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Greenbottle Lucilia sp

There are many species of green or copper-like flies called Greenbottle in common English. In gardens two species are predominant: Phaenicia sericata and Lucilia caesar. In the field and from pictures it is virtually impossible to tell these two species apart. And there are more similar species in the genus Lucilia. Lucilia bufonivora for instance. This is not a pleasant fly, for it deposits its eggs in the nose of a toad. The toad is than eaten from within. Another Greenbottle is Lucilia cuprina. The larvae are studied, for they excrete an liquid that is a strong antibacterial. Very famous is Lucilia sericata. The maggots of this species are used to treat dirty wounds. The maggots only eat dead flesh and leave the living flesh alone. On the other hand the maggots cause Fly Strike in sheep. And there are more Lucilia species. All are looking like THE Greenbottle, so actually there is no species you may call THE greenbottle.

And that is not all. There are also some green house flies, also almost identical to the Greenbottles from the Lucilia genus. These include Neomyia cornicina and Neomyia viridescens. Their maggots do not live in flesh, but in cow dung. You can tell them apart by looking at the angle of the big vein in the wing. It's curve is more rounded than that of the Lucilia species. Neomyia viridescens can be told apart from Neomyia cornicina, for the part just above and between the eyes is green as well. In other species this part is either black or silvry grey. All differences are extremely subtle though. And yes, there also is a green parasitic fly called Gymnocheta viridis. This one however can be told apart from all others, for it has a more elongated shape and it is covered in much longer, thicker and blacker hairs.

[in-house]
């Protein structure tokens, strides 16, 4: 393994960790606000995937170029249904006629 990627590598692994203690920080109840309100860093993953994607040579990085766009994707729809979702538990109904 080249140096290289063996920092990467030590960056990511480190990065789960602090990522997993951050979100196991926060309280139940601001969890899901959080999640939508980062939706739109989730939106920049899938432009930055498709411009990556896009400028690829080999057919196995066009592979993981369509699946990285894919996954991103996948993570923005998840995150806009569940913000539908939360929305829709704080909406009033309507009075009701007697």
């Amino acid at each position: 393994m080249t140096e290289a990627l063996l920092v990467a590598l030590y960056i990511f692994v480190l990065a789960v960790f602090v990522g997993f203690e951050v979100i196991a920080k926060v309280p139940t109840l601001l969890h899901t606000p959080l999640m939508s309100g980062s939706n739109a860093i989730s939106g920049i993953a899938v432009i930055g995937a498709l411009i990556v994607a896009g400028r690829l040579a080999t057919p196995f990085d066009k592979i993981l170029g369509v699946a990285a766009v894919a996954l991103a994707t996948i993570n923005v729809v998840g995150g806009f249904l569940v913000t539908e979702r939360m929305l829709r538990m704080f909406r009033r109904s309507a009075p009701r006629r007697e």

On many websites a Greenbottle is simply called Lucilia caesar. In many cases however, it is one of the other green species. This is often due to the fact that in most insect guides and field guides only Lucilia caesar is mentioned. Many people therefor think it is Lucilia caesar they see. But chances are they actually see another species, some of which are just as common as Lucilia caesar.